Our teams didn’t have as good overall finishes as last year, but we lost some strong 8th graders to graduation. I see both the boys and girls getting stronger in the coming years, especially as Debbie builds an even better youth running culture in our town.

Race Results

30th Anniversary: 1989 Connecticut State Open XC Championship

Tomorrow is the Connecticut High School State Open Cross-Country Championships at Wickham Park in Manchester. In recent years I have gone to watch and cheer on the runners. Tomorrow will be no different. Last night, I visited the Mary Cheney Library on Main Street in Manchester and dug through the archives of The Hartford Courant and Manchester Herald. I used their last remaining microfiche to review film that captured some amazing memories.

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I wrote about the 1989 State Open back in 2009 on the 20th anniversary of the East Catholic High School XC Team’s state championship season. 10 years later, I’m revisiting that magical season and reliving it through my own kids. Shepard will participate on a similar course on Saturday when Wickham Park hosts the Connecticut Middle School XC Championships. He and his teammates will run on the same ground that I ran on 30 years ago. Debbie is the coach of the Bolton Center School Boys & Girls XC Teams, so this is very much a family affair.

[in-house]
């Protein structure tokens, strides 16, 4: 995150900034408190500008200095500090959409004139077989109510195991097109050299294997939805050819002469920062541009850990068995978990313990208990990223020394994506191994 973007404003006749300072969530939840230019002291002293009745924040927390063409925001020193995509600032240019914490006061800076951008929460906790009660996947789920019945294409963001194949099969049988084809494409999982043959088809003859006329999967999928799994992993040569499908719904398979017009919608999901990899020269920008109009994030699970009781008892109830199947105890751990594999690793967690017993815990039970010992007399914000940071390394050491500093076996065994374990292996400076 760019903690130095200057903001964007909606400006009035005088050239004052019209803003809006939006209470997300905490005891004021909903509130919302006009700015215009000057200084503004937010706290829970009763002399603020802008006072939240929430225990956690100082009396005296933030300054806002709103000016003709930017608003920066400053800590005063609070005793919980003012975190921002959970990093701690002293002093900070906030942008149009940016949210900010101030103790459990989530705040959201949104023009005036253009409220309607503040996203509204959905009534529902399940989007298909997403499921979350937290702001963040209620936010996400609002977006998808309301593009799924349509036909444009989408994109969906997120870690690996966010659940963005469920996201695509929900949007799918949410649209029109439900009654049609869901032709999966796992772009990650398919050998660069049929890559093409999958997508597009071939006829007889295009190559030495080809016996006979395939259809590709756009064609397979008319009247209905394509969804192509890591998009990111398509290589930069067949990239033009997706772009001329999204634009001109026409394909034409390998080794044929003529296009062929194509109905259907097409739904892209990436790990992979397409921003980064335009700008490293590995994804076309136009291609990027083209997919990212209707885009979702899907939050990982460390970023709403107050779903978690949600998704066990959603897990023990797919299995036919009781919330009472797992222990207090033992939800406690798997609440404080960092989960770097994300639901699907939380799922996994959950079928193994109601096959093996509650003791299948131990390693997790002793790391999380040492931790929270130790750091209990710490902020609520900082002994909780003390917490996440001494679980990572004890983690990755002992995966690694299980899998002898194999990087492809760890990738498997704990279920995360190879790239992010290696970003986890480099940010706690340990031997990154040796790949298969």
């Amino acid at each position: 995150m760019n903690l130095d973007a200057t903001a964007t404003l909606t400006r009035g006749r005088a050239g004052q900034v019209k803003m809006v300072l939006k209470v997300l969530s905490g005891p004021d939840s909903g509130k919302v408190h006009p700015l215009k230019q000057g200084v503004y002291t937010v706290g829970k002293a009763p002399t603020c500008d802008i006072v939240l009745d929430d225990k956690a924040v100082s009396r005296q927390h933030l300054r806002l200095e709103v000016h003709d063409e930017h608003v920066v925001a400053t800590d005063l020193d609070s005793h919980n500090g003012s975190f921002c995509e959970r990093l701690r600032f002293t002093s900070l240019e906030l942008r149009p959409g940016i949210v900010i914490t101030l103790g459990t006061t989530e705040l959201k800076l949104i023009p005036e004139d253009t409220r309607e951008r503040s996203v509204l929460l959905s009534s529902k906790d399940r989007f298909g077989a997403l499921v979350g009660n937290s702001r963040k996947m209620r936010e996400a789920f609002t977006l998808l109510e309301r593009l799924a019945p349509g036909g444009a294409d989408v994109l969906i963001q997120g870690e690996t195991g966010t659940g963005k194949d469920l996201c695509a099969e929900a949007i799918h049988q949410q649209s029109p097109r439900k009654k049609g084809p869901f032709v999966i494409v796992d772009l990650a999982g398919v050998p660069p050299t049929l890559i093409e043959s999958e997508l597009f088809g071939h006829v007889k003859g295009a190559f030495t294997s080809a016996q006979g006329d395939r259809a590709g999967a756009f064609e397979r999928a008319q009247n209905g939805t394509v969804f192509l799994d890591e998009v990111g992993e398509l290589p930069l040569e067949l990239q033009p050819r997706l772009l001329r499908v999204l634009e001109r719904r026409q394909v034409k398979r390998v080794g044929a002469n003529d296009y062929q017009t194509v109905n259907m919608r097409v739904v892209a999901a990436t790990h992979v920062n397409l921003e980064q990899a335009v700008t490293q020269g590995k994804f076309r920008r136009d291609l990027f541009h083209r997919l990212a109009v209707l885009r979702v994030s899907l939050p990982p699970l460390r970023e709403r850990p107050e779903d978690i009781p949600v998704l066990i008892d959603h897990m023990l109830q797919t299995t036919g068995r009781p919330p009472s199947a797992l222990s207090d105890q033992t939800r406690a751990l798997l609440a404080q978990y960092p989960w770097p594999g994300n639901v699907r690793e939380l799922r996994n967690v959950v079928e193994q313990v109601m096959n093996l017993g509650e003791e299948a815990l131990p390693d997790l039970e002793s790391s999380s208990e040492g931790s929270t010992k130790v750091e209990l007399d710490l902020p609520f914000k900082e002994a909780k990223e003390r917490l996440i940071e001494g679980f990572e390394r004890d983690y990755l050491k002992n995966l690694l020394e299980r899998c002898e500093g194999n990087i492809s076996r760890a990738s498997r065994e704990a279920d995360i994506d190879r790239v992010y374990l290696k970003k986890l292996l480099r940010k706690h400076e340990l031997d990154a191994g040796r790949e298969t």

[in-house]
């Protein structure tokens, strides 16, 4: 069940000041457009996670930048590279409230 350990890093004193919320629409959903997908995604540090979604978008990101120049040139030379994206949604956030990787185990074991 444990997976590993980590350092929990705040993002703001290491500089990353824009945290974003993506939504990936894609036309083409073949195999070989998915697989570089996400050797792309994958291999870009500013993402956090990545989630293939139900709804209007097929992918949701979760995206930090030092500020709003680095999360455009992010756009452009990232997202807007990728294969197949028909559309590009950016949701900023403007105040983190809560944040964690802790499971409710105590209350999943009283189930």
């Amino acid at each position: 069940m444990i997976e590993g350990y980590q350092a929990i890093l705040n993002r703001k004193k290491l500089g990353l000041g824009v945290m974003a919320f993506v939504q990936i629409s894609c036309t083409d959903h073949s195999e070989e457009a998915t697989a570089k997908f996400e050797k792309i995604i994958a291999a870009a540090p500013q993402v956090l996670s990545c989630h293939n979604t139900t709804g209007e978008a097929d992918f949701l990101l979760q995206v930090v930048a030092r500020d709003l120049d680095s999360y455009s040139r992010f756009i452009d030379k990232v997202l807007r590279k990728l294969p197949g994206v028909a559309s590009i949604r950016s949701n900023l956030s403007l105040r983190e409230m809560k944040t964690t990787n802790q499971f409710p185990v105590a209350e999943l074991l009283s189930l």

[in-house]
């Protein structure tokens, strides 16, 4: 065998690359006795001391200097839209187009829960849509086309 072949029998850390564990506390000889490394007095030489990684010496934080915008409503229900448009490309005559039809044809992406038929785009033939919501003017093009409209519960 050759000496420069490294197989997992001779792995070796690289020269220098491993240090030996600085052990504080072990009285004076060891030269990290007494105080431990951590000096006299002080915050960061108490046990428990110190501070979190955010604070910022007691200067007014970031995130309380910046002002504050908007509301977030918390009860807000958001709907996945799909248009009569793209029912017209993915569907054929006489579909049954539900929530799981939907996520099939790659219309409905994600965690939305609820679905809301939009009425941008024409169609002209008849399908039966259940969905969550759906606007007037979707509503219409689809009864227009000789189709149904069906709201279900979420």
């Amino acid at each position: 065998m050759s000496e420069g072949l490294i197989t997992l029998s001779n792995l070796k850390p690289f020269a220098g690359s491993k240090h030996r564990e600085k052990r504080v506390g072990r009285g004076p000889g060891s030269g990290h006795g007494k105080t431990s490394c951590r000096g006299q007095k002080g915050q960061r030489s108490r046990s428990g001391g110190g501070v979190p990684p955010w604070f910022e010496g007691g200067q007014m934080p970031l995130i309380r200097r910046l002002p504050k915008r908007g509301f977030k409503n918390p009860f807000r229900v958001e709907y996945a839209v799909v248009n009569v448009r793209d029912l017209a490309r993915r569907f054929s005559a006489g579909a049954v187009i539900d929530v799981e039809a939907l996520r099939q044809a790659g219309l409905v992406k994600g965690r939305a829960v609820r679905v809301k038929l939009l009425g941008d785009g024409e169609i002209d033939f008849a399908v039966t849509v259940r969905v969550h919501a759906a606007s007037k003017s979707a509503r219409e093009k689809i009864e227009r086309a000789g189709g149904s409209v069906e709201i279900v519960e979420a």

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30 years ago, my East Catholic High School cross-country team won the Class MM State Championships on the same course. I was a Senior member of the team and was the 4th runner on the team. With that race, we met the expectations of our coach, Paul Haggerty, and ended a multi-year state championship drought (all sports) for the school.

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Six days later, on the same course, in epic conditions (wind, rain, and mud), our team placed third in the State Open, which exceeded expectations. Even more spectacular, was the surprise individual victory by my teammate Christopher Ray (a Junior). Chris was seeded 25th and had shown promise all season long, but didn’t have any comparable results. He experienced heartbreak a year earlier in 1988 when he finished 26th, one spot out of the All-State rankings.